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Quarterly Letter to Clients 

July, 2003

Indices at quarter-end (June 30, 2003):

    Dow Jones Industrials:       8,985.44       2Q'03    +12.43%        YTD    +7.72%

    Standard & Poor's 500:         974.50       2Q'03    +14.89%        YTD  +10.75%


In an up market, performance is relative; we are concerned with our performance compared to that of our peers, or to certain indices.  In a down market, performance is absolute; we don’t care what the indices or our peers are doing, we are only upset that we are losing money.

Similarly, in a bull market, dividends are ignored in favor of capital gains.  When the bull goes on vacation and the bear comes to visit, dividends regain their importance.

In almost every type of market, we should be investing for total return:  that is to say, we hope to have some (net) capital gains, and we look to garner some dividend or interest income.  We then add these two sources together for our total return.

In some markets the bulk of the gain is from capital gains, and in others it comes from interest and dividends.  It should not matter to us what the source is, but it is only prudent to constantly be prepared in both arenas.

Not long ago I wrote that I was remotely worried that stock yields could rise above bond yields, a la 1930-1960.  That “remote” worry increases daily. 

Today you can find many good-quality common stocks yielding 3% to 5%, and the 10-year treasury bond is paying only about 3.5%.  While the overall market, measured by the Dow Jones or the S&P 500, is yielding thirty basis points to either side of 2%, you can still see that the relationship is starting to reverse.

Coming out of the Depression stocks were viewed as so much more risky than bonds that they had to pay significant dividends in order to attract buyers.  Today, while we view stocks as inherently risky, we are not as frightened of owning them as our parents and grandparents.  We believe that in the “long-term” stocks will out-perform bonds.  That may be true, but it has not been the case over the last 15 years.  Over that span the two security classes have run neck-and-neck in terms of total return.  I guess it depends upon your definition of “long-term”.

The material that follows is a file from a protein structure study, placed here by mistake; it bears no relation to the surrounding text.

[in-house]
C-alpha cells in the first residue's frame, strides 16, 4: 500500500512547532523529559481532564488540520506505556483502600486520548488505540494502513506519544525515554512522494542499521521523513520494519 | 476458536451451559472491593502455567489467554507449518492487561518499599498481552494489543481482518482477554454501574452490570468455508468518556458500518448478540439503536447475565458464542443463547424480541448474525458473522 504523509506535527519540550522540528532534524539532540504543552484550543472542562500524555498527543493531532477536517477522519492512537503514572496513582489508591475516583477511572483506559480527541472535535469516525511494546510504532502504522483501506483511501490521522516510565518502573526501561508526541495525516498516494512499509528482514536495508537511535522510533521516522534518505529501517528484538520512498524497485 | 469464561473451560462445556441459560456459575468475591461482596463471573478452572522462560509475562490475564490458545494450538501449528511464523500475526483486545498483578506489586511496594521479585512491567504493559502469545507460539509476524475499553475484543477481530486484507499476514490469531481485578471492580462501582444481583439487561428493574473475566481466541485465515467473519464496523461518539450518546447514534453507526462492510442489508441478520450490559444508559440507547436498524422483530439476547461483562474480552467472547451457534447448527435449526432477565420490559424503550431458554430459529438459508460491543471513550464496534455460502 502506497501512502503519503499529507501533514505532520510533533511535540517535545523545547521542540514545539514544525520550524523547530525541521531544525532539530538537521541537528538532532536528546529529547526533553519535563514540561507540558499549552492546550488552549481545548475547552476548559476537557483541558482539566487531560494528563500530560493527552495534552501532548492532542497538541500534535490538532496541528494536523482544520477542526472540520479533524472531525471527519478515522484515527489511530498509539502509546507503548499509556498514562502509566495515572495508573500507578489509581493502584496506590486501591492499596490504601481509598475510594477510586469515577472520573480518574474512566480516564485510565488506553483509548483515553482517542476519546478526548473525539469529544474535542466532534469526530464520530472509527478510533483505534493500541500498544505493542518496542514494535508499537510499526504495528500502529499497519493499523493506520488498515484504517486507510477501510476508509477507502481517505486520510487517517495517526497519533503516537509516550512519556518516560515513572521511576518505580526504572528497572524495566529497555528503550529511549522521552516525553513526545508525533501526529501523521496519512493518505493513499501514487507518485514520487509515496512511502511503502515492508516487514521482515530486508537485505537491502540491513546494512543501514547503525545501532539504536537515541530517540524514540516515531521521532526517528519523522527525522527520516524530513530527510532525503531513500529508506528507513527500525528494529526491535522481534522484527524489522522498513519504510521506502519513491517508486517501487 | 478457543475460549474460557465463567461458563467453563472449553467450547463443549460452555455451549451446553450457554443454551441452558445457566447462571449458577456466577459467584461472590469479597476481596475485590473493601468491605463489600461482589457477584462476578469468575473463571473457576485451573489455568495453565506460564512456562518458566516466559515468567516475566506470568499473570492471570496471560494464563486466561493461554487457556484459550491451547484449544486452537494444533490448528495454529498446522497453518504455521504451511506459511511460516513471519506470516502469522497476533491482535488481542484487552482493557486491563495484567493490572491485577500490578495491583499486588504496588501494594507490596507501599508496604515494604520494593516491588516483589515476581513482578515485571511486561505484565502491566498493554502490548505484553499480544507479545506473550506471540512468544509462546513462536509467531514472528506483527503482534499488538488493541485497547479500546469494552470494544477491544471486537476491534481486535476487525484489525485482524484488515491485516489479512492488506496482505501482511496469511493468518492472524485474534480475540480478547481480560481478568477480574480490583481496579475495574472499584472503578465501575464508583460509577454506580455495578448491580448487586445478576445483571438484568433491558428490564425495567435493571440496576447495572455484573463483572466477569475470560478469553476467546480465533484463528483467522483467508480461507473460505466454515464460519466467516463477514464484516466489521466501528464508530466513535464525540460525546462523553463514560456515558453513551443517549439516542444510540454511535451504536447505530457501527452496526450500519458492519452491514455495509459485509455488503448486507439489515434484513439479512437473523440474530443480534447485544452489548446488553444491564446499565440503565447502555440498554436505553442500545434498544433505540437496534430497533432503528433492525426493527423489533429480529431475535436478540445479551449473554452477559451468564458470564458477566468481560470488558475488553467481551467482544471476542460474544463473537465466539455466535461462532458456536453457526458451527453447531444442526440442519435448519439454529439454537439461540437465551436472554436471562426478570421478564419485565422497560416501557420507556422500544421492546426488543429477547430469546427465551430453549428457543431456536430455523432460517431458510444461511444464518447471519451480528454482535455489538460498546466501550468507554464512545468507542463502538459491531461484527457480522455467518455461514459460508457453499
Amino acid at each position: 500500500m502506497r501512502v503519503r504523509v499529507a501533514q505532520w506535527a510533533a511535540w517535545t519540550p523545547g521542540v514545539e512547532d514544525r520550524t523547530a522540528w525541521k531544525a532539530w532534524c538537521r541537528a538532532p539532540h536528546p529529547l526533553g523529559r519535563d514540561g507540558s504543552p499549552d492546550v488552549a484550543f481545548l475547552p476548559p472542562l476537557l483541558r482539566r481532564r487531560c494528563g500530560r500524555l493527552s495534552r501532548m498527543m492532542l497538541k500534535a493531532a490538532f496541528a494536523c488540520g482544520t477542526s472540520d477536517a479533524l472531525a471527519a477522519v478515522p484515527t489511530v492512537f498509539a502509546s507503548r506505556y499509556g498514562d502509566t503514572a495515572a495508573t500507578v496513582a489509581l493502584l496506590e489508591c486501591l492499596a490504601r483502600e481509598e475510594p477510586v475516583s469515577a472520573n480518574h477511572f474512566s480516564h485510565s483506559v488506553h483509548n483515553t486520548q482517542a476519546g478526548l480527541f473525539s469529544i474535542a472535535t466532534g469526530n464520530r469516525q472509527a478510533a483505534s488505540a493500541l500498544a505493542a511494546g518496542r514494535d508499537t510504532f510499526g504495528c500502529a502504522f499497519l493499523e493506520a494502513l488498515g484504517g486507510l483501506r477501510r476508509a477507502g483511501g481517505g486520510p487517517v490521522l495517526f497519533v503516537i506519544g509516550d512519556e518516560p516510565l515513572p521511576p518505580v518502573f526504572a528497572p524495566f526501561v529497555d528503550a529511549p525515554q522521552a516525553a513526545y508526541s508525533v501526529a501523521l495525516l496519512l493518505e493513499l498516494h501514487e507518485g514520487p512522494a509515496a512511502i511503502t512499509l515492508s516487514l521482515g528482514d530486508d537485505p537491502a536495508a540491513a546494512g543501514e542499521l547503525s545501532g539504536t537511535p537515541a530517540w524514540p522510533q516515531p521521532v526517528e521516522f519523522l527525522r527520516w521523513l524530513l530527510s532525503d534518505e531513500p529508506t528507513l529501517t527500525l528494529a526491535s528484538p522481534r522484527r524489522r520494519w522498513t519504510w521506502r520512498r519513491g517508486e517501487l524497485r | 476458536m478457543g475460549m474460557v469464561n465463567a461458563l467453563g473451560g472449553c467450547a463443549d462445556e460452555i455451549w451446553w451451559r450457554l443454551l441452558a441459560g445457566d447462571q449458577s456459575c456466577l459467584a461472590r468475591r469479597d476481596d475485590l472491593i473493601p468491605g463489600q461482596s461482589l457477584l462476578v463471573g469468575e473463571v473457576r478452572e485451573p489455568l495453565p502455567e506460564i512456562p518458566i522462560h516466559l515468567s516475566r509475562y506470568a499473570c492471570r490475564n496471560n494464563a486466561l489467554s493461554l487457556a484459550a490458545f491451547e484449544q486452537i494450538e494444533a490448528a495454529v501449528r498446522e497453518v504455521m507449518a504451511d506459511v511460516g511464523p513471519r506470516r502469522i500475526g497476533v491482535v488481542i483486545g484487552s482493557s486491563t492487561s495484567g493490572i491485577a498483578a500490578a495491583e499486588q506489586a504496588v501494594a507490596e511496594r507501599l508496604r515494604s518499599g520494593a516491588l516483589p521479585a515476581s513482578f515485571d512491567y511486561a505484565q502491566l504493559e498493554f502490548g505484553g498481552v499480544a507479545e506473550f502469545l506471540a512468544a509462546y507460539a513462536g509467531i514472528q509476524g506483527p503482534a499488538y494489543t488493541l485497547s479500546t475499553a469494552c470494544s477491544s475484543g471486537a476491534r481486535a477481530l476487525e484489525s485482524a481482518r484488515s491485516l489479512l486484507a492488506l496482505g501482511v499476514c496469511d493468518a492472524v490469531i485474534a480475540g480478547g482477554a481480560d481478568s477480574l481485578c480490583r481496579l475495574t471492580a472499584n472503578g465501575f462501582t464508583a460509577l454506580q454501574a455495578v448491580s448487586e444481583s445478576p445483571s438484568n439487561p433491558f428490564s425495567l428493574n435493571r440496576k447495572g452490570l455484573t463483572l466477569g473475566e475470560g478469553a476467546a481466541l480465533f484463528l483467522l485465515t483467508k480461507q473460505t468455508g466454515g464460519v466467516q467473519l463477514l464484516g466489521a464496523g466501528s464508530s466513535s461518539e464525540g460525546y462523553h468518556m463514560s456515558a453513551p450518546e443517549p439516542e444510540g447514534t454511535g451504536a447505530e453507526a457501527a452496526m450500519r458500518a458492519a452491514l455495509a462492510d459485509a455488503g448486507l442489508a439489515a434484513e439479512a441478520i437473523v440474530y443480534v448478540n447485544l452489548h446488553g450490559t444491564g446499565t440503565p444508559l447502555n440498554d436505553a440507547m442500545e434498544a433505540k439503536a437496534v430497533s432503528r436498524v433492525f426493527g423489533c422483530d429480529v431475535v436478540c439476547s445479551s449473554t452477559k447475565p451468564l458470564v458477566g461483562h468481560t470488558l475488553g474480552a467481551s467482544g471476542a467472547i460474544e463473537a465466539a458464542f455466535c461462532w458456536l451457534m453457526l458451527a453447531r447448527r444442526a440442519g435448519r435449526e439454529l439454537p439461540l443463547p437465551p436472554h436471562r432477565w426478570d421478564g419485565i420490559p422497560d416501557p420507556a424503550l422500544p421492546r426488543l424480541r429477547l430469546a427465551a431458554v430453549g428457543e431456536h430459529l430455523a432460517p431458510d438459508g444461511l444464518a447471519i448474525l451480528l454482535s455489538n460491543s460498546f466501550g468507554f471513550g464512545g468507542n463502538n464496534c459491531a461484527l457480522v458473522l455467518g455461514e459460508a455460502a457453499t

Prices of corporate and government bonds have now risen to unprecedented levels, pushing yields to 45-year lows.  In the last couple of quarters, corporate yields have narrowed their spread, which in translation means that their yields have come down (and prices gone up) to more closely parallel their government cousins.

The supply of attractively priced bonds has dried up.  In order to buy good quality bonds you must pay prices that appear to me to be much too high.

The only justification that you can make for buying bonds at these levels is that we are going into a sharp recession (or depression) or that deflation is soon to be upon us.

The latter case is laughable, no matter how much press it may be getting lately.  As for the former, I would suggest that we are nearer the end of the recession than the beginning.  Time will tell, but the stock market is certainly giving us its opinion.

With interest rates at these lows, corporations are rushing to retire their outstanding (high-coupon) debt and refinance it at significantly lower rates.  This is having a dramatic effect on income investors:  where not too long ago we could generate 8% yields in corporate bonds, today that number is nearer 6% and seeming to drop steadily.

The effect on equity investors is somewhat more subtle, but still important.  For as bonds are refunded at lower rates, the difference in the cost of capital flows unimpeded to the bottom line.

Lower interest rates on bonds mean higher price-earnings multiples on stocks, and when you combine that with a stronger bottom line due to refinancing, you end up with sharply higher stock prices.

The stock market is saying that the economic outlook is rosy, and the bond market is saying the opposite.  Right now I view both markets as overvalued, bonds more so than stocks.  I am investing cash very slowly and hopefully wisely, weighing dividend yields more heavily than in the past.  Do not be surprised to see cash levels build up in your account.

Please have patience:  recognize that holding cash is a legitimate investment option when prices are too high.  We have come through the “dot-com” bubble relatively unscathed; we will weather this turn as well.  My objective is only to protect your money and my own, while seeking reasonable growth of our assets.


Jim Pappas

copyright © 2003 JPIC